The North Carolina legislature has passed a law making it a crime to cyberbully a teacher or any other school employee.
Although bullying and cyberbullying of students often gets more attention from the media, the same emotional distance and lack of perspective that technology brings to adolescent viciousness can be, and is, employed against teachers and other adults. Recent examples in North Carolina include a student who sent sexually explicit emails about a teacher, and another who went online to falsely accuse a teacher of inappropriate touching.
The School Violence Protection Act of 2012, signed into law in July, now makes it “unlawful for any student to use a computer or computer network… to intimidate or torment a school employee.”
Among the activities the act made illegal are building a fake profile or website under a school employee’s name; posting private information on a website about a school employee; posting a real or doctored image of them; spamming or badgering; signing them up for porn; and making “any statement, whether true or false, intending to immediately provoke, and that is likely to provoke, any third party to stalk or harass a school employee.”
As a “Class 2 misdemeanor,” anyone convicted of breaking this law is can be punished by reassignment to a different school, a fine of $1,000, or even jail time of between one and two months. However, the judge may elect probation without a plea. This enables the court to expunge the juvenile record, presumably if the student has no more legal trouble prior to reaching the age of majority.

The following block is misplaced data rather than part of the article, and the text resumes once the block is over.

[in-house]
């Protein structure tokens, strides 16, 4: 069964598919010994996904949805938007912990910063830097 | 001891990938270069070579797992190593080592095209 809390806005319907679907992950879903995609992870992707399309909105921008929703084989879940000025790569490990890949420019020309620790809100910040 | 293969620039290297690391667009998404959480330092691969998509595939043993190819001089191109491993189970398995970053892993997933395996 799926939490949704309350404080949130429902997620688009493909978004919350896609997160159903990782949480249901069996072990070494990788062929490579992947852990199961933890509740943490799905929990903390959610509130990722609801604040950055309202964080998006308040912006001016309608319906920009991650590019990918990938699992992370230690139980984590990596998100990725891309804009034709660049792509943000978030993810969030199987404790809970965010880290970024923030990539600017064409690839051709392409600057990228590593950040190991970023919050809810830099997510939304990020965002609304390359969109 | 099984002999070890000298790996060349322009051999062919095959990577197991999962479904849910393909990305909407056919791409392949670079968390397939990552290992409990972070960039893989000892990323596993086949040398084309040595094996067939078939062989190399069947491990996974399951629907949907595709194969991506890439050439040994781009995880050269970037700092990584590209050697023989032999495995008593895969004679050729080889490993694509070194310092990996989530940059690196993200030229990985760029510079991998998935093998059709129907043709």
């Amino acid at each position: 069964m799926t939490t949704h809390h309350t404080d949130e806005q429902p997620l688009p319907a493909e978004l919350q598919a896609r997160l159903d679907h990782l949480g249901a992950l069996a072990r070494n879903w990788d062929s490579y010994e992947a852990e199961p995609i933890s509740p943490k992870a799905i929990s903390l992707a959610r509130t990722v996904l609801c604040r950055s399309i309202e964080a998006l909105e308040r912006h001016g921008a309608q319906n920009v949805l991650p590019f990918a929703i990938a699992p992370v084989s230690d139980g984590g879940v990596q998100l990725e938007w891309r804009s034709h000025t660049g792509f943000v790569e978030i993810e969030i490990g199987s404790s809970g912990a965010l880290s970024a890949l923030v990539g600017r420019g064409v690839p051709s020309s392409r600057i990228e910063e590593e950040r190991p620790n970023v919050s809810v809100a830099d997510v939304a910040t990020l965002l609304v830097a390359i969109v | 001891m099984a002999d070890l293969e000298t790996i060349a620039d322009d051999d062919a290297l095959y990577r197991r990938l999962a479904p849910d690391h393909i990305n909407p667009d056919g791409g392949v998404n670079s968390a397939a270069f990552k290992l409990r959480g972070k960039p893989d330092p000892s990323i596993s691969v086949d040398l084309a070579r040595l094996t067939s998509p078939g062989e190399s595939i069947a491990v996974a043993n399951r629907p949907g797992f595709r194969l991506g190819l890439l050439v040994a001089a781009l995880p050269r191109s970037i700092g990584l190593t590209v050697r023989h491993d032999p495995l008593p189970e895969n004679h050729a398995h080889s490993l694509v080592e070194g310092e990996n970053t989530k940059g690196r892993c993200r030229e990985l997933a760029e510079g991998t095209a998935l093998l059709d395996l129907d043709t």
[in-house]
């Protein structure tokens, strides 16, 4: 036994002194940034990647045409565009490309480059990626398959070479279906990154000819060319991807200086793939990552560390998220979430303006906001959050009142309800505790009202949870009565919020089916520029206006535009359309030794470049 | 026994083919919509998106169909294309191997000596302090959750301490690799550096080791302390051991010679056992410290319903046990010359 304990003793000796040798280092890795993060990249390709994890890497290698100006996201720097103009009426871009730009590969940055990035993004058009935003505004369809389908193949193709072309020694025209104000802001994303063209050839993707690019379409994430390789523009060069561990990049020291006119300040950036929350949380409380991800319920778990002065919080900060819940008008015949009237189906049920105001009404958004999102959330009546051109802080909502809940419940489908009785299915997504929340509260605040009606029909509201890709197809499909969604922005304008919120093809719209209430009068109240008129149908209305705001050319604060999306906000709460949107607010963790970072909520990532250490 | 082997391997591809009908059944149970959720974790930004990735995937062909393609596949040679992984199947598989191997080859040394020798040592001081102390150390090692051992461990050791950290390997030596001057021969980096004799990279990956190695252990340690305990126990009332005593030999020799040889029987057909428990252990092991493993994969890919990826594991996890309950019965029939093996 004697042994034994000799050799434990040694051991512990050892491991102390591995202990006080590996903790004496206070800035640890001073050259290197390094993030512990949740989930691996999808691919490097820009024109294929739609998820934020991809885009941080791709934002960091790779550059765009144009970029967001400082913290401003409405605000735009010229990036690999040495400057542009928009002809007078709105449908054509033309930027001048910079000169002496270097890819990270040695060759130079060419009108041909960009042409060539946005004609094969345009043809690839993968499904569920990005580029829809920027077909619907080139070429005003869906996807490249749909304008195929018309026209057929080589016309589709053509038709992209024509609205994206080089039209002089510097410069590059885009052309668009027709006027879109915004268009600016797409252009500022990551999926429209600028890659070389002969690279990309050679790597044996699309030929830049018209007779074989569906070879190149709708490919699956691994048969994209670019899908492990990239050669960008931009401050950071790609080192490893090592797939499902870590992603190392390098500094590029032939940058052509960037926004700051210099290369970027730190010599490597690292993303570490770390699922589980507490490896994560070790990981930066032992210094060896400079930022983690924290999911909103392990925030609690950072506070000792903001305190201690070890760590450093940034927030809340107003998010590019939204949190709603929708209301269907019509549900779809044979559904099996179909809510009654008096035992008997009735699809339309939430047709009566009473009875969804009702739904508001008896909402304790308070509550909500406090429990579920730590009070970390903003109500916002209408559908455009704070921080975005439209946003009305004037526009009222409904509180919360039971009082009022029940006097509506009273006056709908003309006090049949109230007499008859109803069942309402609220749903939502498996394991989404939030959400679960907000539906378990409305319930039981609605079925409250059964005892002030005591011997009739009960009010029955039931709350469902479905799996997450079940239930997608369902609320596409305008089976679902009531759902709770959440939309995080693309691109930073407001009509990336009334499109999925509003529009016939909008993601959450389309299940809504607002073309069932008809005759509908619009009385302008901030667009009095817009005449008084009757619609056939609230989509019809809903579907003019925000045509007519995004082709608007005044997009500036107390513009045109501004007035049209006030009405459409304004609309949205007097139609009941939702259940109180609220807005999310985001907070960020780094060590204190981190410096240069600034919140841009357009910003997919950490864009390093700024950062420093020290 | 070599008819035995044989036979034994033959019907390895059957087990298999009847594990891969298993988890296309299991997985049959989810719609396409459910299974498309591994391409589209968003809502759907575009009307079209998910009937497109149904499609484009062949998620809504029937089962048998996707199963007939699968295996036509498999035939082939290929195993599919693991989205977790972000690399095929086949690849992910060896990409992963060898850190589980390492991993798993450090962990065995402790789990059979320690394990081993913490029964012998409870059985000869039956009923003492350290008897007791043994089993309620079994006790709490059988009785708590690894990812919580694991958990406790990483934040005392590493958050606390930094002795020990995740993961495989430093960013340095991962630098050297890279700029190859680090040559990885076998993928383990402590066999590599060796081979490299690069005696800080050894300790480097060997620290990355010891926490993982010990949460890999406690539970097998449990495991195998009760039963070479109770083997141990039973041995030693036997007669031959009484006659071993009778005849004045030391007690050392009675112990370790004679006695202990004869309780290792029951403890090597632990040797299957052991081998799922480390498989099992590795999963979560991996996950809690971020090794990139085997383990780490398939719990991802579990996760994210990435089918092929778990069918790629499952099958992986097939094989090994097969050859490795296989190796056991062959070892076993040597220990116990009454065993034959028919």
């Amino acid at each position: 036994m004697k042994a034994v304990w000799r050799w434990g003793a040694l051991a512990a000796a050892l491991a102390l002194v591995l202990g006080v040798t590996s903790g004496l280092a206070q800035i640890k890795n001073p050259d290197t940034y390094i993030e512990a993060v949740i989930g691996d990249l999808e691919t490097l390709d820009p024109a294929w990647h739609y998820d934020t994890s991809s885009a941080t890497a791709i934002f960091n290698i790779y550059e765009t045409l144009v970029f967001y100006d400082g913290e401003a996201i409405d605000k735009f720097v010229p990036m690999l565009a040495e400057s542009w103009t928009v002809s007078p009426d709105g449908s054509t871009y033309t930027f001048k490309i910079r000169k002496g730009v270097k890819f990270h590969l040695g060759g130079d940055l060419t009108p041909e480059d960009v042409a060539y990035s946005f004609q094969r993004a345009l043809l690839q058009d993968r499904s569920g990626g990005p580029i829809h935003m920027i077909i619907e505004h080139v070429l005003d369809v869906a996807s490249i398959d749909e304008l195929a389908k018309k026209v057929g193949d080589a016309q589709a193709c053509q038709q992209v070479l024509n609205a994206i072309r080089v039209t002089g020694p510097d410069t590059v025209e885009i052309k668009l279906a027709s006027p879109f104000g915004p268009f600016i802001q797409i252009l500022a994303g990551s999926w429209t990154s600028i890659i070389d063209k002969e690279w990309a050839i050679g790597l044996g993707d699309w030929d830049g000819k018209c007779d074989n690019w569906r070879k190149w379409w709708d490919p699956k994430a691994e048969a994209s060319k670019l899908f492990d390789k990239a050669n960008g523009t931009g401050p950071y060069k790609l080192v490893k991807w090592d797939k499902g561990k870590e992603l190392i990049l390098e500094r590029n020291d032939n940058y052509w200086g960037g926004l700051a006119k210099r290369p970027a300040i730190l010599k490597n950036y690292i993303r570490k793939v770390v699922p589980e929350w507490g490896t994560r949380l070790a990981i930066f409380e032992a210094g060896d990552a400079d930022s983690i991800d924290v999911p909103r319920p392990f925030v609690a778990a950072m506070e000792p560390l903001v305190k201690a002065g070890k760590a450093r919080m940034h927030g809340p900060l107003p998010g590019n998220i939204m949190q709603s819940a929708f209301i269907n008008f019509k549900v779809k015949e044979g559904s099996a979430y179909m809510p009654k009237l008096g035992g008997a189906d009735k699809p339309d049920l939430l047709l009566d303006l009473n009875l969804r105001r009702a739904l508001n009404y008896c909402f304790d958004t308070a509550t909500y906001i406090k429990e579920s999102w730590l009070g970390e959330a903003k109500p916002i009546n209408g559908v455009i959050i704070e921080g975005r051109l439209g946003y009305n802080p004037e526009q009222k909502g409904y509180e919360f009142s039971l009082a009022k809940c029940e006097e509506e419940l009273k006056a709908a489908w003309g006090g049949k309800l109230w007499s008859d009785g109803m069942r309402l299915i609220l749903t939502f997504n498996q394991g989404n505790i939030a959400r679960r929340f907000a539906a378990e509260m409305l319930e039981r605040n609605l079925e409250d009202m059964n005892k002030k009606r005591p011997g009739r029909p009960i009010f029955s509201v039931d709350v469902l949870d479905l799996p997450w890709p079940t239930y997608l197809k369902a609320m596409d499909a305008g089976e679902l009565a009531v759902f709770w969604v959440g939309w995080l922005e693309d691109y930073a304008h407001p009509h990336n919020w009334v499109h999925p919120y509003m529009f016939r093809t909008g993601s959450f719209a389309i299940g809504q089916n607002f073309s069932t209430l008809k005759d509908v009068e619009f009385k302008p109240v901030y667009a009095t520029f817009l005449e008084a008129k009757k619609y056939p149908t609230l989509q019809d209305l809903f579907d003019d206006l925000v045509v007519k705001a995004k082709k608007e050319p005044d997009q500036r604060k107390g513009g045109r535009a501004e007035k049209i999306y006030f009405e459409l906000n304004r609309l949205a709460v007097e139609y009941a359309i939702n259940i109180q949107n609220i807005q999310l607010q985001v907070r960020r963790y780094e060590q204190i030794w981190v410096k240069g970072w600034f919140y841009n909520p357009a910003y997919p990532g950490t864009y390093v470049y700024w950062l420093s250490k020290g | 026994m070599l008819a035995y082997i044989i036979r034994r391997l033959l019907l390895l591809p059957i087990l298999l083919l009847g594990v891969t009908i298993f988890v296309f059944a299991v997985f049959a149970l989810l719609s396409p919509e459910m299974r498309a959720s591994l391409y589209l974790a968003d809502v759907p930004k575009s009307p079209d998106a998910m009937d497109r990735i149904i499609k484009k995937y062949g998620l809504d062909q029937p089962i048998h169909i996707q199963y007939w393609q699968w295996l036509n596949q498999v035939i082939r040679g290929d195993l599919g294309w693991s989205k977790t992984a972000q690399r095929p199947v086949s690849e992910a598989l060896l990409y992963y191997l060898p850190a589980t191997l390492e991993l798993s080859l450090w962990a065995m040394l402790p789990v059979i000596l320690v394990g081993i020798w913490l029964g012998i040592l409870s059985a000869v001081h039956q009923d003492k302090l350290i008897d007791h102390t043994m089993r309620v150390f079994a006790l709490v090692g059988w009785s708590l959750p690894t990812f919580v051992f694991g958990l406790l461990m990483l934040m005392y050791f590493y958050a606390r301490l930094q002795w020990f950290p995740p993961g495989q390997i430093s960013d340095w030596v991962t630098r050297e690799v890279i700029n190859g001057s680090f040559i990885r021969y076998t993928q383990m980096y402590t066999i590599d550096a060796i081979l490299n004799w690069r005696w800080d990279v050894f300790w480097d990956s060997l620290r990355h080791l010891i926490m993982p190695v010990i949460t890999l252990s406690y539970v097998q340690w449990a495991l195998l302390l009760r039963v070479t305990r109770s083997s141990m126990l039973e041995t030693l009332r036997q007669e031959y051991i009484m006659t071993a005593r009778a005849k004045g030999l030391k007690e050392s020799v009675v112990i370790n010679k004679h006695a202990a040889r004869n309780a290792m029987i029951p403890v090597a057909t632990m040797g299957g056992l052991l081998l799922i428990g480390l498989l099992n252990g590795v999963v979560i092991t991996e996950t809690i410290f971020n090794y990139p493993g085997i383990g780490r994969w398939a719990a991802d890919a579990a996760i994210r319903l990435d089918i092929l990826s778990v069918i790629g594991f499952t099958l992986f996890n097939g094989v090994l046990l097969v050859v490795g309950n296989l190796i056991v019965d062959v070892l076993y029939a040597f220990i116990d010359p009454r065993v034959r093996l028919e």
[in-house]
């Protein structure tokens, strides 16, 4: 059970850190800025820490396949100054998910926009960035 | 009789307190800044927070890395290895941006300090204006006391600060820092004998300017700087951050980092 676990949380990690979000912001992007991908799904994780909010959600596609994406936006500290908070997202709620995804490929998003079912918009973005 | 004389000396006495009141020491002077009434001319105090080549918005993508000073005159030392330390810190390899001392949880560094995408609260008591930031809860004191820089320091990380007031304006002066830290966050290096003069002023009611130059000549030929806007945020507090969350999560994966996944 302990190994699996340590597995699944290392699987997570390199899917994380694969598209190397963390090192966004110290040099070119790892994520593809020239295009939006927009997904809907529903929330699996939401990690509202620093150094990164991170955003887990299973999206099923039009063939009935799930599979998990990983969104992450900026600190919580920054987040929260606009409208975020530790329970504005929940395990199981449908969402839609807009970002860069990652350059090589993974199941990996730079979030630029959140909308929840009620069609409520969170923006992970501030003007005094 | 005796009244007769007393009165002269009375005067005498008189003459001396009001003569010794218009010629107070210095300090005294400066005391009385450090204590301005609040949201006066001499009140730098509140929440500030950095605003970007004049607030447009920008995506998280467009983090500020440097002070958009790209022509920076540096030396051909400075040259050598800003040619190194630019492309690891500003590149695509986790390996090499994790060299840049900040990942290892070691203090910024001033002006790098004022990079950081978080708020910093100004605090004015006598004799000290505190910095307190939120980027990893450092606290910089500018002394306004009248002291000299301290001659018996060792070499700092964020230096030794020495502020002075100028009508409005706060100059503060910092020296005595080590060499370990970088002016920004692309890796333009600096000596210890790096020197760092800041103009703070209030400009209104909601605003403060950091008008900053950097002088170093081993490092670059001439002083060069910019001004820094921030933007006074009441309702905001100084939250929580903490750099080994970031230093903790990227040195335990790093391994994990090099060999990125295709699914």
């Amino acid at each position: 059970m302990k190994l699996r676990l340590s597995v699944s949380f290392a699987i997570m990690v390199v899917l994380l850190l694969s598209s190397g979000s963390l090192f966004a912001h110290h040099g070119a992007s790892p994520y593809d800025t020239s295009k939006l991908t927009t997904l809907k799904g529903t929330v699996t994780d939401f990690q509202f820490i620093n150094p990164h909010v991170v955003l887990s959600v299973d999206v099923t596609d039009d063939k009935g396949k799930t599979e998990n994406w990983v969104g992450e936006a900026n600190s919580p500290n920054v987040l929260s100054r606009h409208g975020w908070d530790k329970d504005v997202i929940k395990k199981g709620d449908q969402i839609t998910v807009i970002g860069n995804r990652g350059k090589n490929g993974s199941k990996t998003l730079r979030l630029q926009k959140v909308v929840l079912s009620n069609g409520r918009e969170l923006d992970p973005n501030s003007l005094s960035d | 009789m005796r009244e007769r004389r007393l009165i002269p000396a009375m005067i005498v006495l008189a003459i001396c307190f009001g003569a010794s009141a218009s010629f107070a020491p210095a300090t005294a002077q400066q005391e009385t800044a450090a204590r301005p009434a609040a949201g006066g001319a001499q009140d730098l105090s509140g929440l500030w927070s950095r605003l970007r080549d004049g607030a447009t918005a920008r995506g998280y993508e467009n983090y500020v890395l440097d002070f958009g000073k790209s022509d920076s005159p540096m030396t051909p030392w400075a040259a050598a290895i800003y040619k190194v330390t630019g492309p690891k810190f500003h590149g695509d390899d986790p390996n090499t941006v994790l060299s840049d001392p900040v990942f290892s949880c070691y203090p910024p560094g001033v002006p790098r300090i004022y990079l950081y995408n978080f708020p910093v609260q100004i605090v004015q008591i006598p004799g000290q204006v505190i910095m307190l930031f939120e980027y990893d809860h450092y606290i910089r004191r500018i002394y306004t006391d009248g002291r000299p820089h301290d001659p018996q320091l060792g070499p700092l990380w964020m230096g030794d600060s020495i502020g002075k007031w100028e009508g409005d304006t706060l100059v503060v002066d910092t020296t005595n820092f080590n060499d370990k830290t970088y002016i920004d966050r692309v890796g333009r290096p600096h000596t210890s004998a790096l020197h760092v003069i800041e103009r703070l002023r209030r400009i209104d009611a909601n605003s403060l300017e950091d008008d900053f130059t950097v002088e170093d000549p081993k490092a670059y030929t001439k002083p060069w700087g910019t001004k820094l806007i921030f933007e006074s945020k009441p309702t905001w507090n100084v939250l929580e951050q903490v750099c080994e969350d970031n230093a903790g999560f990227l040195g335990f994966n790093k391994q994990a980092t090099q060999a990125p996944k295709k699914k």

Some critics fear the broad terms in the law —“intimidate or torment,” for instance—leave it open to entirely too much interpretation, and possible abuse. However, a 1969 Supreme Court case, Tinker v. Des Moines, has established a fairly clear precedent. As Steve Eder notes in the Wall Street Journal, “First Amendment rights are generally protected on campus, but administrators can punish [students] for speech on school grounds when they can clearly show it caused significant disruption to school activities or violated others’ rights.”
Several instances of student free speech in the last year have confirmed that precedent. Parodic sites being shut down by several schools have been deemed protected speech, but punishing students for online calls to disruptive action was ruled legal.
The National Conference of State Legislatures does not list another state whose cyberbullying statutes specifically protect school employees, and the Wall Street Journal reports that North Carolina is the first. However, other states—including Kansas—mention “students and staff members” in their cyberbullying statutes.
Photo by Coldtaxi/Flickr